Arizona tendrá su día en la corte. La Corte Suprema decidió esta semana para revisar las medidas represivas que el estado ha adoptado sobre la inmigración no autorizada. La Administración de Obama ha dicho que esto usurpa el papel del gobierno federal para aplicar las leyes de inmigración.
La Corte de Apelaciones de los Estados Unidos para el 9o Circuito en San Francisco había previamente acordado con la administración, bloqueando la aplicación de cuatro provisiones de la ley de Arizona, incluyendo su requisito que la policía local y estatal tenía que determinar el estatus migratorio de las personas que paran o detienen si la policía sospecha que no están autorizados para estar en el país. Este elemento de “papeles, por favor” de la ley ha sido ampliamente criticado pero emulado también, más recientemente por Alabama.
En su presentación ante la corte, el estado ha dicho que su frontera de 370 millas con México es una puerta de entrada para la mitad de los inmigrantes indocumentados en los Estados Unidos. Esto, el estado ha dicho, impone cargas únicas — tal como altas tasas de crimen y el costo de proveerle cuidado médico y educación a los inmigrantes indocumentados. “Arizona ha pedido reiteradamente al gobierno federal para una aplicación más vigorosa de las leyes de inmigración, pero ha sido en vano,” dice el escrito. Leer más…
“MESA, Ariz. — For years, Russell Pearce, Arizona’s most powerful legislator and the architect of its tough immigration law, has sought to make life so uncomfortable for illegal immigrants in the state that they pack up and go.
But Mr. Pearce, known for his gruff, uncompromising manner, was the one sent packing on Tuesday after disgruntled voters in this suburban neighborhood outside Phoenix banded together to recall him from the State Senate and replace him with a more moderate Republican.” Read more …
"With states such as Arizona and Alabama passing immigration laws that go far beyond those of the federal government, the New York City Council weighed in on the issue yesterday and took a decidedly different stand.
By an overwhelming majority, the council passed a bill sponsored by Melissa Mark-Viveritoof Manhattan that would end the Department of Correction's policy of cooperating with federal efforts to deport undocumented immigrants. The bill, said by supporters to be the first of its kind in the country, will end two decades of cooperation between the city jail system and federal immigration authorities, now called Immigration and Customs Enforcement, or ICE.
This bill, Intro 656, Mark-Viverito said shortly before its passage, 'sends a strong message we will no longer be complicit in this country's broken immigration system.'
City Council Speaker Christine Quinn cited another message as well. 'When signed by the mayor,' she said, 'the entire government of New York will send a message the city of New York is supportive of, friendly to and welcoming to immigrants.'" Read more.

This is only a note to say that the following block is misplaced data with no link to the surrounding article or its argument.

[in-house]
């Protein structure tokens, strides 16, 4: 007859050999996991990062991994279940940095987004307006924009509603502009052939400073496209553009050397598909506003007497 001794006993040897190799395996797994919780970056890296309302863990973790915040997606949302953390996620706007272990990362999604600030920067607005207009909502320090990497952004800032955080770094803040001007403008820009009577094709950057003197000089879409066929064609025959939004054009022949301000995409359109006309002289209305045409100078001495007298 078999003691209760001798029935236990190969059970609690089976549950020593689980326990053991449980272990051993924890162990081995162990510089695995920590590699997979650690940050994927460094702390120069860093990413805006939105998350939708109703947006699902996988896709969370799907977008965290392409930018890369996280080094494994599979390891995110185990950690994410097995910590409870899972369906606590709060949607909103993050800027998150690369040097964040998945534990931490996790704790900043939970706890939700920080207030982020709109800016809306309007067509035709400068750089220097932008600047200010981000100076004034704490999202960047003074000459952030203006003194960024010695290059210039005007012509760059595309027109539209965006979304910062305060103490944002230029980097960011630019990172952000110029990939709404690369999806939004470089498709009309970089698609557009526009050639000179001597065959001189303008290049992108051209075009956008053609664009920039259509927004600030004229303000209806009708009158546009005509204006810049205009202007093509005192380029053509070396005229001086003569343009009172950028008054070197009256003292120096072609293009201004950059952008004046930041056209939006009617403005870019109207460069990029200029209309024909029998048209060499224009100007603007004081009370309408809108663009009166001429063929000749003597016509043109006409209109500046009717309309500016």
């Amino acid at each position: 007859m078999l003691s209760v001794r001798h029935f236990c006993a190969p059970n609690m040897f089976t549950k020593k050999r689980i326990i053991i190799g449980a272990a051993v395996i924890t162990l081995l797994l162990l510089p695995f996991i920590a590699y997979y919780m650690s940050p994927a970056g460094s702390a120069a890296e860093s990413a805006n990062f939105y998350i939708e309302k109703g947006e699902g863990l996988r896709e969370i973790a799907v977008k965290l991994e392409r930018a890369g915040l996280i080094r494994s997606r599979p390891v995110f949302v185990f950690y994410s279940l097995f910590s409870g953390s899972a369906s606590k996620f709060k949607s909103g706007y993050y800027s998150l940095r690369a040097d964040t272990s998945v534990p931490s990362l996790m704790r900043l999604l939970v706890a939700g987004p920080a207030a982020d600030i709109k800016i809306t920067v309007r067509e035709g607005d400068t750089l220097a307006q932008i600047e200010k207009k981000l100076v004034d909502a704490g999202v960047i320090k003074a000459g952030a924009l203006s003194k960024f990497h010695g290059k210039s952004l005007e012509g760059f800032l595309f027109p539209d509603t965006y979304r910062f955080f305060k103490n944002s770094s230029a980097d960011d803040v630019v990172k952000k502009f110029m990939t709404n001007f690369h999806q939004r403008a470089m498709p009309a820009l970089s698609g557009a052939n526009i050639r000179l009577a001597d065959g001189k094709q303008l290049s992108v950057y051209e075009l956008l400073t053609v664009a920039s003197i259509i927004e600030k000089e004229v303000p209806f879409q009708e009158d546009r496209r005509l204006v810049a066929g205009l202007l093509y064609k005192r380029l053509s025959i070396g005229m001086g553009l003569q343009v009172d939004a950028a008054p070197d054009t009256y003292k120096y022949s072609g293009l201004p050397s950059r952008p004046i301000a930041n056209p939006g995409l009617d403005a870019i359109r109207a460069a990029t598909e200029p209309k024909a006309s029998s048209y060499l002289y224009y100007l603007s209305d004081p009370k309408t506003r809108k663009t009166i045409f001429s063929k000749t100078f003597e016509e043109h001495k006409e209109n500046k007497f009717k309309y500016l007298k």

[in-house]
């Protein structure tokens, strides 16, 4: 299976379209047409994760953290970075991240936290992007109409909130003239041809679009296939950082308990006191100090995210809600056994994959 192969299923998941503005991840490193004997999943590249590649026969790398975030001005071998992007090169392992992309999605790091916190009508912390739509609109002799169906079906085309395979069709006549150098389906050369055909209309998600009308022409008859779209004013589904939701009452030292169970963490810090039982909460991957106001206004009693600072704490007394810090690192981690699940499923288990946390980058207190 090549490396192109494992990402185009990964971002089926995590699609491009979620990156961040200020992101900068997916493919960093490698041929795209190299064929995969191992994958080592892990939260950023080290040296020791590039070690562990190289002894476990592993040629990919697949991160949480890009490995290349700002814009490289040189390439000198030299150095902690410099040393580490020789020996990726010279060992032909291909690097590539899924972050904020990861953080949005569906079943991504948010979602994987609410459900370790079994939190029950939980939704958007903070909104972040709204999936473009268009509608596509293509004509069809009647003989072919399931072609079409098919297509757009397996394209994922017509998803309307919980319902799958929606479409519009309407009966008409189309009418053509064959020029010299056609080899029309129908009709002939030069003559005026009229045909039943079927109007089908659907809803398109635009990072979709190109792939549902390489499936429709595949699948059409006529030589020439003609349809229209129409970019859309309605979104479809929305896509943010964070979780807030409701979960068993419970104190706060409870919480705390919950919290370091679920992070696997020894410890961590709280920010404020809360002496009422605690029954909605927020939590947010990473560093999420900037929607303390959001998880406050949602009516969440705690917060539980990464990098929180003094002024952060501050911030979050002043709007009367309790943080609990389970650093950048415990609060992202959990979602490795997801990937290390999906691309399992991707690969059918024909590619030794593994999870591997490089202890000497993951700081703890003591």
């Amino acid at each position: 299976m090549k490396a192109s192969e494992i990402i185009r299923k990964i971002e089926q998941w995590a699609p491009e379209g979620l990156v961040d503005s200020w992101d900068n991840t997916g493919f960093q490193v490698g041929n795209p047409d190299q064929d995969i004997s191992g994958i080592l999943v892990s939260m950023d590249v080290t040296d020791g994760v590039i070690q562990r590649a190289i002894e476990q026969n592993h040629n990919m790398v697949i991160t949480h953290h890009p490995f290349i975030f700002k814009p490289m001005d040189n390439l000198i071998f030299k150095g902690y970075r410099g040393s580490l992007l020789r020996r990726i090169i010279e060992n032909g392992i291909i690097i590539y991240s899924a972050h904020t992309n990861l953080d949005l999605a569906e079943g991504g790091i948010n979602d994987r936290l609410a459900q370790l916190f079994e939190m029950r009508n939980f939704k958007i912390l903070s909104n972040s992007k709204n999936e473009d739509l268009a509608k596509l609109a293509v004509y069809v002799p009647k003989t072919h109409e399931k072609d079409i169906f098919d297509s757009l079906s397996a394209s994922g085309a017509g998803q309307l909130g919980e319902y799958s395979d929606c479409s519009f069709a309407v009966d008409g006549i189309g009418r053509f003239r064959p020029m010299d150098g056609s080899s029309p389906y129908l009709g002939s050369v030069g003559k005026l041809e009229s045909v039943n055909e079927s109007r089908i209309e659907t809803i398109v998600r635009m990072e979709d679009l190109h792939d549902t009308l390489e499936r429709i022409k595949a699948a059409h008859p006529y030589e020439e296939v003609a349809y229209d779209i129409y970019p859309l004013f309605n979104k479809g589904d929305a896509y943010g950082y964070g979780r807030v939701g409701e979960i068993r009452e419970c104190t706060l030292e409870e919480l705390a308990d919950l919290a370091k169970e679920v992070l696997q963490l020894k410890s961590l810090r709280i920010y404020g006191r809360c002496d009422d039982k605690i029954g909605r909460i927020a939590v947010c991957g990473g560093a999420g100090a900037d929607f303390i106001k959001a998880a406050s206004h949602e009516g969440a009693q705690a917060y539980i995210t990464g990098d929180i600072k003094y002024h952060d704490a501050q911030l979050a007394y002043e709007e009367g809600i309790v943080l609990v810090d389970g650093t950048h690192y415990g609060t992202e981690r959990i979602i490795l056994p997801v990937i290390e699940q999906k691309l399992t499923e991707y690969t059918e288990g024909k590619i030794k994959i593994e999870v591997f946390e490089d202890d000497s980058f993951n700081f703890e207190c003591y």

CNN) – Justice Department officials pressed their campaign against an immigration law in South Carolina on Monday, saying the measure passed there this summer unconstitutionally pre-empts federal authority.
South Carolina's law also could lead to the harassment and detention of authorized visitors, immigrants and citizens, federal officials argue in court documents.
The law would 'undermine federal law and invade federal authority by imposing punitive sanctions for conduct that falls outside of the state's police powers and that Congress affirmatively decided should not be subject to such sanctions. And it will interfere with and undermine the federal government's control over relations with foreign governments,' officials argue, referring to the state trying to require the carrying of documents to prove residency.
The complaint filed in federal court in South Carolina follows similar lawsuits in Arizona and Alabama. Read more …
"PHOENIX — Law enforcement officials on Monday announced the breakup of a large drug-smuggling ring that used lookouts on hilltops in southern Arizona to move huge quantities of marijuana and other drugs across the Mexican border to users throughout the United States.
Over the last month and a half, federal, state and local officials have arrested 76 people, from organizational bosses to stash-house guards to those who transported the drugs in backpacks and in vehicles, the authorities said. All were linked to the Sinaloa cartel run by Joaquín Guzmán, Mexico’s richest and most wanted outlaw, who goes by the nickname El Chapo, officials said.
Speaking at a news conference on Monday, Arizona officials estimated that the ring had been in operation for at least five years and had generated more than $2 billion in profits by smuggling more than three million pounds of marijuana, 20,000 pounds of cocaine and 10,000 pounds of heroin into the United States. Such large smuggling rings usually use tractor-trailers to get their contraband across, the authorities said, but this operation relied mostly on migrants on foot straining under their loads." Read more …